Game: Agents of Faith
Publisher: Living Imagination
Review Dated: 23rd, August 2003
Reviewer’s Rating: 7/10 [ Good ]
Total Score: 7
Average Score: 7.00
Gods are real. They reward loyalty and those who follow their teachings with power, with divine spells. This is true in a typical D&D style fantasy game. Your character is as wise as mine, your character is as devout as my mine and your character spends the same amount of time in the local temple as my mine, we worship the same deity in the same way. My character is able to wield the magical rewards of his loyalty by casting spells and yours cannot. Is this fair?
It might not sound fair but most people can probably guess that the spell caster here is a cleric and the other is not. That’s why my character can cast divine magic and yours can’t. Is this even possible? Does a god take the time out to review every one of their followers and decide whether they’re a career cleric or not?
Okay. It’s not about possibility. It’s about character class choice. This is really a game balance issue. If fighters could cast divine magic then clerics would suck (in the bad way). We make allowances for the system. It would be better if we could change the system or use some supplementary rules that rewarded divine loyalty with divine blessings and which maintains perfect game balance.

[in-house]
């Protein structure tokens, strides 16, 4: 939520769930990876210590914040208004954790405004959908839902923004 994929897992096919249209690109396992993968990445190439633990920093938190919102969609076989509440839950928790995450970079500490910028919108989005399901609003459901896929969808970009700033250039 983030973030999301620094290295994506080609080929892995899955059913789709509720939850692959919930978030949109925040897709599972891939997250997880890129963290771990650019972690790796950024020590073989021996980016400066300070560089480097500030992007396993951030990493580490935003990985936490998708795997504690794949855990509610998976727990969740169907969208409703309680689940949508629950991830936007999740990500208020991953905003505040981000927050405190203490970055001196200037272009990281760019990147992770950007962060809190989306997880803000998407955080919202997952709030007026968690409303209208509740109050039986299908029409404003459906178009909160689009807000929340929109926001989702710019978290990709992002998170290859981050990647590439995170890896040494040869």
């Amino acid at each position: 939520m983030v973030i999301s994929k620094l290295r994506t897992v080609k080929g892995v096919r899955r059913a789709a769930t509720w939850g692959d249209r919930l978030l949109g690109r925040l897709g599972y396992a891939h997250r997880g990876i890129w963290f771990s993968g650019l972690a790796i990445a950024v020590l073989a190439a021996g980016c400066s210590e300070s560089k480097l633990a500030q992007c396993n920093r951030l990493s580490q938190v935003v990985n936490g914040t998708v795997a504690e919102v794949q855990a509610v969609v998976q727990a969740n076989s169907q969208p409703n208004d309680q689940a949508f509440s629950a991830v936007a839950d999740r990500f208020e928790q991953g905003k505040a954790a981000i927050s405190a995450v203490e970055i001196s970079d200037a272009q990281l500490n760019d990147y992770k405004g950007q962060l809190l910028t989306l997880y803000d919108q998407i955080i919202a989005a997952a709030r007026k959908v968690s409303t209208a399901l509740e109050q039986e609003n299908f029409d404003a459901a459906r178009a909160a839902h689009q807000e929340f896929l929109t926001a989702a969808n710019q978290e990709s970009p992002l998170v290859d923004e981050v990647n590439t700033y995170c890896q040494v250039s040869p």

Agents of Faith is not such a book. It comes pretty close though. It comes close enough for my tastes and I’ll use these rules. Why isn’t Agents of Faith such a book? It doesn’t quite maintain perfect game balance; characters will enjoy more feats, perhaps just one, potentially twice as many as they might otherwise would. The system that metes out or restricts these new feats is a roleplaying one not a game system one. The usual d20 mantra of not balancing mechanics with roleplaying will sound. I think this is a weakest link rule and that’s why I’m perfectly happy to use Agents of Faith without modification.
If you’re ready to work with organised religion then you’re able to get the most out of Agents of Faith. If there’s a church, cult, religion or mojo that’s organised enough to conduct (probably magical) initiations then you’ll be able to distinguish between worshipers and initiates. Worshipers believe in their god, gods or pantheon, some will believe strongly, others weakly and maybe a few just as they die. Initiates will typically be strong believers and for this system they’ll have gone through an initiation (ah, English language, how clever you are). In reward for this, in divine favour, they’ll enjoy a bonus feat. It’s not any old feat; it’s the lowest level feat for on their deity’s list. If our initiate does well, pleases the church, doesn’t displease the deity then she may gain promotion to Chosen. The figure 1 Chosen for every 100 Initiates in tossed into the ring. Wheel in another bonus feat and, as with feat before, the arrival of this one doesn’t cost any XP. It’s entirely up to the roleplaying circumstances. The progression goes on, a few Chosen might become Anointed and fewer still Anointed become the de facto ruler of the church, a High Priest or Priestess (aka Ascended). In a rather satisfying pointer, it’s noted in the High Priest requirement doesn’t demand the character to reach the ranks of the Anointed, just that they’ve been initiated. This allows for surprise promotions from within the lower ranks of the church and does well to reflect those churches where the deity herself may select the High Priest.